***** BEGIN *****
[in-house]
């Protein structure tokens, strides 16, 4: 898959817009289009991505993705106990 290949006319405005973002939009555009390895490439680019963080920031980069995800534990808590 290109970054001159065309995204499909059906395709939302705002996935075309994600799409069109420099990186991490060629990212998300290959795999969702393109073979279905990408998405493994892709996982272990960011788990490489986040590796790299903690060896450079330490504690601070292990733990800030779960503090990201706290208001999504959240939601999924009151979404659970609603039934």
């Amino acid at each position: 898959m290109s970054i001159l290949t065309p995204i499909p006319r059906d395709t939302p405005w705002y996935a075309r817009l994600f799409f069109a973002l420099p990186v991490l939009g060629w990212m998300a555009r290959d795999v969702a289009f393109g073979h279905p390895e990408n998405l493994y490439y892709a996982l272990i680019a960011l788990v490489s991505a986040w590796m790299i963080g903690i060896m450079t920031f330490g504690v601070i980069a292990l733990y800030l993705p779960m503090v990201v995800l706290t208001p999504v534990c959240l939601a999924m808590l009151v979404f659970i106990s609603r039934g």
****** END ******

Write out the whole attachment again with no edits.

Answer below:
[in-house]
């Protein structure tokens, strides 16, 4: 898959817009289009991505993705106990 290949006319405005973002939009555009390895490439680019963080920031980069995800534990808590 290109970054001159065309995204499909059906395709939302705002996935075309994600799409069109420099990186991490060629990212998300290959795999969702393109073979279905990408998405493994892709996982272990960011788990490489986040590796790299903690060896450079330490504690601070292990733990800030779960503090990201706290208001999504959240939601999924009151979404659970609603039934």
């Amino acid at each position: 898959m290109s970054i001159l290949t065309p995204i499909p006319r059906d395709t939302p405005w705002y996935a075309r817009l994600f799409f069109a973002l420099p990186v991490l939009g060629w990212m998300a555009r290959d795999v969702a289009f393109g073979h279905p390895e990408n998405l493994y490439y892709a996982l272990i680019a960011l788990v490489s991505a986040w590796m790299i963080g903690i060896m450079t920031f330490g504690v601070i980069a292990l733990y800030l993705p779960m503090v990201v995800l706290t208001p999504v534990c959240l939601a999924m808590l009151v979404f659970i106990s609603r039934g």